In the amplifier tutorials we saw that a single stage transistor amplifier can produce 180^{o} of phase shift between its output and input signals when connected as a common-emitter type amplifier and that its output signal across the collector load depends entirely on the input signal injected into the transistors base terminal.

But we can configure transistor stages to operate as oscillators by placing resistor-capacitor (RC) networks around the transistor to provide the required regenerative feedback without the need for a tank circuit. Frequency selective RC coupled amplifier circuits are easy to build and can be made to oscillate at any desired frequency by selecting the appropriate values of resistance and capacitance.

For an RC oscillator to sustain its oscillations indefinitely, sufficient feedback of the correct phase, that is positive (in-phase) Feedback must be provided along with the voltage gain of the single transistor amplifier being used to inject adequate loop gain into the closed-loop circuit in order to maintain oscillations allowing it to oscillates continuously at the selected frequency.

In an **RC Oscillator** circuit the input is shifted 180^{o} through the feedback circuit returning the signal out-of-phase and 180^{o} again through an inverting amplifier stage to produces the required positive feedback. This then gives us “180^{o} + 180^{o} = 360^{o}” of phase shift which is effectively the same as 0^{o}, thereby giving us the required positive feedback. In other words, the total phase shift of the feedback loop should be “0” or any multiple of 360^{o} to obtain the same effect.

In a **Resistance-Capacitance Oscillator** or simply known as an **RC Oscillator**, we can make use of the fact that a phase shift occurs between the input to a RC network and the output from the same network by using interconnected RC elements in the feedback branch, for example.

### RC Phase-Shift Network

The circuit on the left shows a single resistor-capacitor network whose output voltage “leads” the input voltage by some angle less than 90^{o}. In a pure or ideal single-pole RC network. it would produce a maximum phase shift of exactly 90^{o}, and because 180^{o} of phase shift is required for oscillation, at least two single-poles networks must be used within an *RC oscillator* design.

However in reality it is difficult to obtain exactly 90^{o} of phase shift for each RC stage so we must therefore use more RC stages cascaded together to obtain the required value at the oscillation frequency. The amount of actual phase shift in the circuit depends upon the values of the resistor (R) and the capacitor (C), at the chosen frequency of oscillations with the phase angle ( φ ) being given as:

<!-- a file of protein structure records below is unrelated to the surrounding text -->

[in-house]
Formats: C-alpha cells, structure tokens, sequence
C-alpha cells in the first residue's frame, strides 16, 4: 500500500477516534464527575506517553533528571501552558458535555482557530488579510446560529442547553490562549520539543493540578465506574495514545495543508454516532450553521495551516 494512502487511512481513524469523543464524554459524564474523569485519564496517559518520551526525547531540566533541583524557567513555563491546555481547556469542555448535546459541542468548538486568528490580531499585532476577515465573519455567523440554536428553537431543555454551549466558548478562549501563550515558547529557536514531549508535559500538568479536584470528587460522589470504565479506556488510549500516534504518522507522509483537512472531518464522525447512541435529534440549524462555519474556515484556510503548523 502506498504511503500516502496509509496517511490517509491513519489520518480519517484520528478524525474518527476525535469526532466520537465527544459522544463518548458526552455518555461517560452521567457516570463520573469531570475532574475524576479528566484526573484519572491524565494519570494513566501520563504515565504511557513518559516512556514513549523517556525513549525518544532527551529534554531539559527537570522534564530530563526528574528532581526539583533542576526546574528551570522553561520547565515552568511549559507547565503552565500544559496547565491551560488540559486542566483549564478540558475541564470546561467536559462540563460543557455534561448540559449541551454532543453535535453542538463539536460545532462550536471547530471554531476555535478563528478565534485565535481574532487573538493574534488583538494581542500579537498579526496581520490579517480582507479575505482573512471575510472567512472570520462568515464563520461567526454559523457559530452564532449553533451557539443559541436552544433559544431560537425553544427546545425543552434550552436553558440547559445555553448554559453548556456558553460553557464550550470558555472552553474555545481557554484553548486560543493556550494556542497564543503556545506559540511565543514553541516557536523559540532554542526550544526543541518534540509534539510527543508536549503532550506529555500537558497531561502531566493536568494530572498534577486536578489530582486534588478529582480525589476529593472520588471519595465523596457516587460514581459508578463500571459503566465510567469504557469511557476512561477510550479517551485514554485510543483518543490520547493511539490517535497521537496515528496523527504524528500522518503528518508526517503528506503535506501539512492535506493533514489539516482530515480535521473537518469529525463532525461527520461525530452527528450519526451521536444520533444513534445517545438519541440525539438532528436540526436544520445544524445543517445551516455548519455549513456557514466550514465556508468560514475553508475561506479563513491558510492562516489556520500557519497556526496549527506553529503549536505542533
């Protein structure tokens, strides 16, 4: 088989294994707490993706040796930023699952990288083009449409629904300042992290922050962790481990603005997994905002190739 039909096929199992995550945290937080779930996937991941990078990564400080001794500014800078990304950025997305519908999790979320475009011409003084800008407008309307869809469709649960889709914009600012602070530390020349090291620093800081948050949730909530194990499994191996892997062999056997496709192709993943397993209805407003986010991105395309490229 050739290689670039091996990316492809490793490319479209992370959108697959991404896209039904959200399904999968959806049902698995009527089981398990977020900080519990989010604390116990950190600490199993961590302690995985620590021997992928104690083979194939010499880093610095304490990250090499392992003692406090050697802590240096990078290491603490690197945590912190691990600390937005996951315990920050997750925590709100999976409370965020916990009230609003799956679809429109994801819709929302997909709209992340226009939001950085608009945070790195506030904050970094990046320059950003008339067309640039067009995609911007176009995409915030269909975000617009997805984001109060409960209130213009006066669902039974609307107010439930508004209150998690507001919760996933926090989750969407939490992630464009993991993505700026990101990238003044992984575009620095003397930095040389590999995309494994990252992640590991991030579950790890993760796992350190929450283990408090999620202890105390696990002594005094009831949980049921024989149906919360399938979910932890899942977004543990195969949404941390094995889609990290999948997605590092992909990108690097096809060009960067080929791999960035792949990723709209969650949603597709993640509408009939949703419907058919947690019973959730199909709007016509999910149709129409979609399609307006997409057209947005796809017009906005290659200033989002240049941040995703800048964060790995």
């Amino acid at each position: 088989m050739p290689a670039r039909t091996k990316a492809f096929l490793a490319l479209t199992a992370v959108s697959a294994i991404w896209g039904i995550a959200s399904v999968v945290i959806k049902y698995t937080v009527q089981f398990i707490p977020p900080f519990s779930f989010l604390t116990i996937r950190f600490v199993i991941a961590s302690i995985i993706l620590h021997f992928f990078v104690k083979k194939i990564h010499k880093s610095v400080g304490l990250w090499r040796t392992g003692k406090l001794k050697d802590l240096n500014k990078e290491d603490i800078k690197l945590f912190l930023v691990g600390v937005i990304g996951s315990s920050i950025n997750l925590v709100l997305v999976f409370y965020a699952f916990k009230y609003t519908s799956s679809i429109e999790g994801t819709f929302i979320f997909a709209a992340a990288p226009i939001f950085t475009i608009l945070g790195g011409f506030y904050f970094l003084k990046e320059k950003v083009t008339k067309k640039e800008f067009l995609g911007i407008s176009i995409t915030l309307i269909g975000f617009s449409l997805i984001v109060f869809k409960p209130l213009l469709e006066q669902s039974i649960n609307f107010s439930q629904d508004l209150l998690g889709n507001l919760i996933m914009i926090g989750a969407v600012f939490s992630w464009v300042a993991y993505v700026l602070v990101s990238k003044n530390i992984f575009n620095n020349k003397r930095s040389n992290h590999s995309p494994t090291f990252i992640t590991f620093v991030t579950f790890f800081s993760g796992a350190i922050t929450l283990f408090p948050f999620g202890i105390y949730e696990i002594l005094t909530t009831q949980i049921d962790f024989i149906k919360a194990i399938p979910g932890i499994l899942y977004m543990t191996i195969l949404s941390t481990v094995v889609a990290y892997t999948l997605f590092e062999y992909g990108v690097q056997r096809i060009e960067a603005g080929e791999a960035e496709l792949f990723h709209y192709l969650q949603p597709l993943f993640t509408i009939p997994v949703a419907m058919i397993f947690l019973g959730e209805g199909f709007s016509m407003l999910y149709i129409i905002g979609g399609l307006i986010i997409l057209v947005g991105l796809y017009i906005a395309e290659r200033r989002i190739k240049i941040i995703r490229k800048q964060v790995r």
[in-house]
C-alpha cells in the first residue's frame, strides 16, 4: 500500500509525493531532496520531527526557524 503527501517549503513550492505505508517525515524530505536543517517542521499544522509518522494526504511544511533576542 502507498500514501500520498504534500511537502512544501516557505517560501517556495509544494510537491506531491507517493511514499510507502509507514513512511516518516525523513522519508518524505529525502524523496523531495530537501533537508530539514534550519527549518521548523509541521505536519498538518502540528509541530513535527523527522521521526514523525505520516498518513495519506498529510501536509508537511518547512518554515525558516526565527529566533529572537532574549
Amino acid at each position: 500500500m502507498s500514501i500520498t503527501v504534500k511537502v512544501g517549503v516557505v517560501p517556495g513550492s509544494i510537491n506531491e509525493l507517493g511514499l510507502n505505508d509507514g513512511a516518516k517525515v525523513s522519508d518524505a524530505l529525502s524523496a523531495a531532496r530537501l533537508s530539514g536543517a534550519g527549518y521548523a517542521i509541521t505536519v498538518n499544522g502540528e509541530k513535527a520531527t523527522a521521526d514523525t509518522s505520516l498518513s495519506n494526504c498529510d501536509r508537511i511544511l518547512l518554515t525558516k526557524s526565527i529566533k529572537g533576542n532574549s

### RC Phase Angle

Where: X_{C} is the Capacitive Reactance of the capacitor, R is the Resistance of the resistor, and ƒ is the Frequency.

In our simple example above, the values of R and C have been chosen so that at the required frequency the output voltage leads the input voltage by an angle of about 60^{o}. Then the phase angle between each successive RC section increases by another 60^{o} giving a phase difference between the input and output of 180^{o} (3 x 60^{o}) as shown by the following vector diagram.

### Vector Diagram

So by cascading together three such RC networks in series we can produce a total phase shift in the circuit of 180^{o} at the chosen frequency and this forms the bases of a “RC Oscillator” otherwise known as a **Phase Shift Oscillator** as the phase angle is shifted by an amount through each stage of the circuit. Then the phase shift occurs in the phase difference between the individual RC stages. Conveniently op-amp circuits are available in quad IC packages. For example, the LM124, or the LM324, etc. so four RC stages could also be used to produce the required 180^{o} of phase shift at the required oscillation frequency.

We know that in an amplifier circuit either using a Bipolar Transistor or an Inverting Operational Amplifier configuration, it will produce a phase-shift of 180^{o} between its input and output. If a three-stage RC phase-shift network is connected as a feedback network between the output and input of an amplifier circuit, then the total phase shift created to produce the required regenerative feedback is: 3 x 60^{o} + 180^{o} = 360^{o} = 0^{o} as shown.

The three RC stages are cascaded together to obtain the required slope for a stable oscillation frequency. The feedback loop phase shift is -180^{o} when the phase shift of each stage is -60^{o}. This occurs when jω = 2piƒ = 1/1.732RC as (tan 60^{o} = 1.732). Then to achieve the required phase shift in an RC oscillator circuit is to use multiple RC phase-shifting networks such as the circuit below.

### Basic RC Oscillator Circuit

The basic **RC Oscillator** which is also known as a **Phase-shift Oscillator**, produces a sine wave output signal using regenerative feedback obtained from the resistor-capacitor (RC) ladder network. This regenerative feedback from the RC network is due to the ability of the capacitor to store an electric charge, (similar to the LC tank circuit).

This resistor-capacitor feedback network can be connected as shown above to produce a leading phase shift (phase advance network) or interchanged to produce a lagging phase shift (phase retard network) the outcome is still the same as the sine wave oscillations only occur at the frequency at which the overall phase-shift is 360^{o}.

By varying one or more of the resistors or capacitors in the phase-shift network, the frequency can be varied and generally this is done by keeping the resistors the same and using a 3-ganged variable capacitor because capacitive reactance (X_{C}) changes with a change in frequency as capacitors are frequency-sensitive components. However, it may be required to re-adjust the voltage gain of the amplifier for the new frequency.